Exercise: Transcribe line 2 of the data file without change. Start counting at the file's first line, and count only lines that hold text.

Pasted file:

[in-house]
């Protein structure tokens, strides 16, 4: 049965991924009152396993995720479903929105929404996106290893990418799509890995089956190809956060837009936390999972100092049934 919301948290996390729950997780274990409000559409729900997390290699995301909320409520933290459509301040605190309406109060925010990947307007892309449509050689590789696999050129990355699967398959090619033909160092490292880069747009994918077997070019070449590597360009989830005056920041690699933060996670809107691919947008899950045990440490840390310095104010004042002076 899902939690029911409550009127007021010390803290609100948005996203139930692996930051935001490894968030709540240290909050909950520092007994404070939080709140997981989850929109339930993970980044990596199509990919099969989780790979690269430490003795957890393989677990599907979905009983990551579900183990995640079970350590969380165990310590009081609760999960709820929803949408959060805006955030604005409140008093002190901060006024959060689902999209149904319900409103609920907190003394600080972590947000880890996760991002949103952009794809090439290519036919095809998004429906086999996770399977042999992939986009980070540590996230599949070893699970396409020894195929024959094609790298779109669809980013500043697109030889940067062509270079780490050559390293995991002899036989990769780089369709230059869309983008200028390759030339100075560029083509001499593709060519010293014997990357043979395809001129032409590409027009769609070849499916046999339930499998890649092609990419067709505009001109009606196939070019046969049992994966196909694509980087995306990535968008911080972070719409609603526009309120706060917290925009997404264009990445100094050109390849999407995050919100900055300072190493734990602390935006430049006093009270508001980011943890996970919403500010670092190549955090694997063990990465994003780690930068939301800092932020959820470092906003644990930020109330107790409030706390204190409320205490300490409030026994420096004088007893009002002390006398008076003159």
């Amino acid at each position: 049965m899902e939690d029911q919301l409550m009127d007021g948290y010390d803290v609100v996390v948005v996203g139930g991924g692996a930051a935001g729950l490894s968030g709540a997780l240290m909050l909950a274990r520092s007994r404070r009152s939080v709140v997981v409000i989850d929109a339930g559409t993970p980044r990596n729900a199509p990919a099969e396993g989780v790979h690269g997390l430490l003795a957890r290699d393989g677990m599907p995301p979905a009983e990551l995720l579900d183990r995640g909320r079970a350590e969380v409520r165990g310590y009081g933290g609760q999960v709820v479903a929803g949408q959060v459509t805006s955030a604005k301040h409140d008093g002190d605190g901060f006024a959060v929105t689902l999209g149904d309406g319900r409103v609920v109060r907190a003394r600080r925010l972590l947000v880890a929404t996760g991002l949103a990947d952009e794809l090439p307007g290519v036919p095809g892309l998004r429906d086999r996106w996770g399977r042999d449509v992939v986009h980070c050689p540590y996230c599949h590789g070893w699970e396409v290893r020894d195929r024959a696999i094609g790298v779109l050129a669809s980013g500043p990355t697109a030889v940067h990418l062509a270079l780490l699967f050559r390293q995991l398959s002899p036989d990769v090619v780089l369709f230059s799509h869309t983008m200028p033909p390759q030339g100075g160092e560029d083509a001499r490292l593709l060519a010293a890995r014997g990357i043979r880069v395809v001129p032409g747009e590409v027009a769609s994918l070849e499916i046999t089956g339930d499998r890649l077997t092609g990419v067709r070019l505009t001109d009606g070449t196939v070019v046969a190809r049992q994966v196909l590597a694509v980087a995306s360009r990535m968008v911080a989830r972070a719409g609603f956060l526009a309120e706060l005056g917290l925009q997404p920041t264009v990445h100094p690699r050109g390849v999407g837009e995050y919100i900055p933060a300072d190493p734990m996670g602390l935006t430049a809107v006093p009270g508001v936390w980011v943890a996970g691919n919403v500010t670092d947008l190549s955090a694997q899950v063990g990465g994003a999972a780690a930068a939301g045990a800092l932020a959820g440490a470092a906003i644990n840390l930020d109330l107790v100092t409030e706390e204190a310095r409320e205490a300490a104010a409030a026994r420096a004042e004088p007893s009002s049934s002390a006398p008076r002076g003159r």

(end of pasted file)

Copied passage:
């Protein structure tokens, strides 16, 4: 049965991924009152396993995720479903929105929404996106290893990418799509890995089956190809956060837009936390999972100092049934 919301948290996390729950997780274990409000559409729900997390290699995301909320409520933290459509301040605190309406109060925010990947307007892309449509050689590789696999050129990355699967398959090619033909160092490292880069747009994918077997070019070449590597360009989830005056920041690699933060996670809107691919947008899950045990440490840390310095104010004042002076 899902939690029911409550009127007021010390803290609100948005996203139930692996930051935001490894968030709540240290909050909950520092007994404070939080709140997981989850929109339930993970980044990596199509990919099969989780790979690269430490003795957890393989677990599907979905009983990551579900183990995640079970350590969380165990310590009081609760999960709820929803949408959060805006955030604005409140008093002190901060006024959060689902999209149904319900409103609920907190003394600080972590947000880890996760991002949103952009794809090439290519036919095809998004429906086999996770399977042999992939986009980070540590996230599949070893699970396409020894195929024959094609790298779109669809980013500043697109030889940067062509270079780490050559390293995991002899036989990769780089369709230059869309983008200028390759030339100075560029083509001499593709060519010293014997990357043979395809001129032409590409027009769609070849499916046999339930499998890649092609990419067709505009001109009606196939070019046969049992994966196909694509980087995306990535968008911080972070719409609603526009309120706060917290925009997404264009990445100094050109390849999407995050919100900055300072190493734990602390935006430049006093009270508001980011943890996970919403500010670092190549955090694997063990990465994003780690930068939301800092932020959820470092906003644990930020109330107790409030706390204190409320205490300490409030026994420096004088007893009002002390006398008076003159």